Hollywood and the media continuously perpetuate these concepts and stereotypes through the production of film, and with events like 9/11, people have become even more absorbed by these preconceived ideas of a people.  Although hate crimes and preaching of words such as, “Islam teaches violent subjugation of all non-Muslims,” “terrorists are offered an oasis,” and “violence is beautiful in the eyes of Allah” (Shaheen) we can be hopeful that these generalizations of the Arab, and Middle Eastern people on a wider scale, will eventually become nonexistent. This concept of Islamophobia mentioned by Shaheen would then remain something of the past, and the United States would then be more credible in its claim of being a “united” nation.
Important Quotes

  1. “25% of all Hollywood movies degrade the Arab.”
  2. “Hollywood defines and secures certain stereotypes through the Media and Mass Communication”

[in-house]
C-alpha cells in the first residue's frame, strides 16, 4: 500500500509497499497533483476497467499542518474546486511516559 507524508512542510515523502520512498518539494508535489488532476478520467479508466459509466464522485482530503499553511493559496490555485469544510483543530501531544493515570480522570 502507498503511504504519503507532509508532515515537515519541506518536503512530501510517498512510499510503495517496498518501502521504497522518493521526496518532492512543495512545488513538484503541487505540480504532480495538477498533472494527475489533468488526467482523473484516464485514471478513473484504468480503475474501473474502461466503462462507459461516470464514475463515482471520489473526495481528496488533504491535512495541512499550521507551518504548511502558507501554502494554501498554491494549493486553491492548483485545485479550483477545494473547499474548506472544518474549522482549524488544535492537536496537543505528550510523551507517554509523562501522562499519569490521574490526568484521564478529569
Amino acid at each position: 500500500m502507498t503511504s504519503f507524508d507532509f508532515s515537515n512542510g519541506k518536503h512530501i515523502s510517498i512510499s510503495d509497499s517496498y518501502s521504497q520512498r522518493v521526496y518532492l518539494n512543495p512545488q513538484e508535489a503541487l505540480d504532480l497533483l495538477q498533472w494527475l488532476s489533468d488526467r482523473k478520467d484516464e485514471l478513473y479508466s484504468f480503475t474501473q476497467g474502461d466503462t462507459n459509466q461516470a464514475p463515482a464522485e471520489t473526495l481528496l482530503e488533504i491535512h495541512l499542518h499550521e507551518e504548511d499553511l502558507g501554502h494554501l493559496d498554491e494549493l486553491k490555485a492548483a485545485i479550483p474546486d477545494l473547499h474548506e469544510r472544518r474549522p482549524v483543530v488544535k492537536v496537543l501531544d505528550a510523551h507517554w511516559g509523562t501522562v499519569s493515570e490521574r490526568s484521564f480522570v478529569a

3. “The Arab is created as a one dimensional character, as comic relief.  They are portrayed as incompetent.”
  4. “Washington and Hollywood spring from the same DNA” (Note: Important for understanding that movies reflect Washington’s policies, and that policy effects opinion)
  5. “This stereotype is so widespread that it has become invisible.  We have grown up with it.”

Discussion Questions

  1. Why does Hollywood continue to produce movies that support and reiterate stereotypes of groups of people, when we as a country want to be seen and portrayed as an accepting group ourselves? What does this say about the power of film and audience approval or acceptance of such atrocities? Why wouldn’t the media and Hollywood use that power of media more effectively to diminish these stereotypes that have been passed down generation after generation?